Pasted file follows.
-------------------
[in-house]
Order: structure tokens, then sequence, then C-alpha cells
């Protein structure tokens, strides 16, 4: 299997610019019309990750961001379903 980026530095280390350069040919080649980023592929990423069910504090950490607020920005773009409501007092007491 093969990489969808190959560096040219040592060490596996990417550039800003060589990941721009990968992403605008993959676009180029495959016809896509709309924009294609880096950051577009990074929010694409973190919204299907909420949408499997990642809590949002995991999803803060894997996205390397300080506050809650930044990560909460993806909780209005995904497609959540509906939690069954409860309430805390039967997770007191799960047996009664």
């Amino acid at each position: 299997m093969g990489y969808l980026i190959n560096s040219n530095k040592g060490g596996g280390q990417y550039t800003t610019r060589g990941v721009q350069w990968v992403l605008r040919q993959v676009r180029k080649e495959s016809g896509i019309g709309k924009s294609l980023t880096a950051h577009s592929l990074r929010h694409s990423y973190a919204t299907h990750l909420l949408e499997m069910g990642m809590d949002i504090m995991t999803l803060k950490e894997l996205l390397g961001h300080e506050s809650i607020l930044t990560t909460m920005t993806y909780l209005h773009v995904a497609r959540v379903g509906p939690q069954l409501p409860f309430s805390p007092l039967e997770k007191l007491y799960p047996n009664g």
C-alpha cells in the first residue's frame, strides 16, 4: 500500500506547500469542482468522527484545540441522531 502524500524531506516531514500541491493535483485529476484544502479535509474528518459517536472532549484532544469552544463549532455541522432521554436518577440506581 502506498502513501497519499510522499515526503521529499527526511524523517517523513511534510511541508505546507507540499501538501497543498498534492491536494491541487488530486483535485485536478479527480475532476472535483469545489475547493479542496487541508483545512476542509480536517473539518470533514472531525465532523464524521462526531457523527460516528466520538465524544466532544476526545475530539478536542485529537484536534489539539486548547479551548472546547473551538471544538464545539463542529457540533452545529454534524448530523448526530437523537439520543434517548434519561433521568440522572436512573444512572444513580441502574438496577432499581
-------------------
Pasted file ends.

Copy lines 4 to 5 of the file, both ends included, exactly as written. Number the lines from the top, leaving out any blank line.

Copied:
């Amino acid at each position: 299997m093969g990489y969808l980026i190959n560096s040219n530095k040592g060490g596996g280390q990417y550039t800003t610019r060589g990941v721009q350069w990968v992403l605008r040919q993959v676009r180029k080649e495959s016809g896509i019309g709309k924009s294609l980023t880096a950051h577009s592929l990074r929010h694409s990423y973190a919204t299907h990750l909420l949408e499997m069910g990642m809590d949002i504090m995991t999803l803060k950490e894997l996205l390397g961001h300080e506050s809650i607020l930044t990560t909460m920005t993806y909780l209005h773009v995904a497609r959540v379903g509906p939690q069954l409501p409860f309430s805390p007092l039967e997770k007191l007491y799960p047996n009664g």
C-alpha cells in the first residue's frame, strides 16, 4: 500500500506547500469542482468522527484545540441522531 502524500524531506516531514500541491493535483485529476484544502479535509474528518459517536472532549484532544469552544463549532455541522432521554436518577440506581 502506498502513501497519499510522499515526503521529499527526511524523517517523513511534510511541508505546507507540499501538501497543498498534492491536494491541487488530486483535485485536478479527480475532476472535483469545489475547493479542496487541508483545512476542509480536517473539518470533514472531525465532523464524521462526531457523527460516528466520538465524544466532544476526545475530539478536542485529537484536534489539539486548547479551548472546547473551538471544538464545539463542529457540533452545529454534524448530523448526530437523537439520543434517548434519561433521568440522572436512573444512572444513580441502574438496577432499581